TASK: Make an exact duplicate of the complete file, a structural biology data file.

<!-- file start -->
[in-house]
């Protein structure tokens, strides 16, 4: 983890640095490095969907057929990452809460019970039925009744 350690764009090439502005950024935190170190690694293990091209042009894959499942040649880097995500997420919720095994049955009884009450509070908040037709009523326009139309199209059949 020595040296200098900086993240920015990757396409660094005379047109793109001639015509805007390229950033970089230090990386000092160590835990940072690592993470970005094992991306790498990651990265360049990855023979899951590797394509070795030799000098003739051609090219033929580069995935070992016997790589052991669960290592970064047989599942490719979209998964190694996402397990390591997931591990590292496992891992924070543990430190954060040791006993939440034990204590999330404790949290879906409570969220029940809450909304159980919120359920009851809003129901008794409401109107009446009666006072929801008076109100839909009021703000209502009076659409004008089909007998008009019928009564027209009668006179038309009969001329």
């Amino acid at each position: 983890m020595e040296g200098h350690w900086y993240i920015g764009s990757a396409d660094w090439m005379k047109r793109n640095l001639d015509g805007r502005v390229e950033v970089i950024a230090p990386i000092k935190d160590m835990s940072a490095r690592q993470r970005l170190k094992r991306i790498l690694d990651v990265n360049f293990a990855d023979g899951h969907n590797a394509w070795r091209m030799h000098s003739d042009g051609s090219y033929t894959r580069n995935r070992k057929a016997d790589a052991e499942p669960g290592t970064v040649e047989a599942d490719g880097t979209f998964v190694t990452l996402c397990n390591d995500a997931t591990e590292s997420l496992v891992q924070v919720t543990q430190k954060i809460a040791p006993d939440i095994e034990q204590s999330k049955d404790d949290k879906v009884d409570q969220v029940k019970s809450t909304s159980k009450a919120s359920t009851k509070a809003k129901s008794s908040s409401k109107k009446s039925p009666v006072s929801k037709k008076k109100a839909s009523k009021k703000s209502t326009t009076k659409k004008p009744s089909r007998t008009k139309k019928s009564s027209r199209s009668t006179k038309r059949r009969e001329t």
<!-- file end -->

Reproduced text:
[in-house]
């Protein structure tokens, strides 16, 4: 983890640095490095969907057929990452809460019970039925009744 350690764009090439502005950024935190170190690694293990091209042009894959499942040649880097995500997420919720095994049955009884009450509070908040037709009523326009139309199209059949 020595040296200098900086993240920015990757396409660094005379047109793109001639015509805007390229950033970089230090990386000092160590835990940072690592993470970005094992991306790498990651990265360049990855023979899951590797394509070795030799000098003739051609090219033929580069995935070992016997790589052991669960290592970064047989599942490719979209998964190694996402397990390591997931591990590292496992891992924070543990430190954060040791006993939440034990204590999330404790949290879906409570969220029940809450909304159980919120359920009851809003129901008794409401109107009446009666006072929801008076109100839909009021703000209502009076659409004008089909007998008009019928009564027209009668006179038309009969001329």
């Amino acid at each position: 983890m020595e040296g200098h350690w900086y993240i920015g764009s990757a396409d660094w090439m005379k047109r793109n640095l001639d015509g805007r502005v390229e950033v970089i950024a230090p990386i000092k935190d160590m835990s940072a490095r690592q993470r970005l170190k094992r991306i790498l690694d990651v990265n360049f293990a990855d023979g899951h969907n590797a394509w070795r091209m030799h000098s003739d042009g051609s090219y033929t894959r580069n995935r070992k057929a016997d790589a052991e499942p669960g290592t970064v040649e047989a599942d490719g880097t979209f998964v190694t990452l996402c397990n390591d995500a997931t591990e590292s997420l496992v891992q924070v919720t543990q430190k954060i809460a040791p006993d939440i095994e034990q204590s999330k049955d404790d949290k879906v009884d409570q969220v029940k019970s809450t909304s159980k009450a919120s359920t009851k509070a809003k129901s008794s908040s409401k109107k009446s039925p009666v006072s929801k037709k008076k109100a839909s009523k009021k703000s209502t326009t009076k659409k004008p009744s089909r007998t008009k139309k019928s009564s027209r199209s009668t006179k038309r059949r009969e001329t």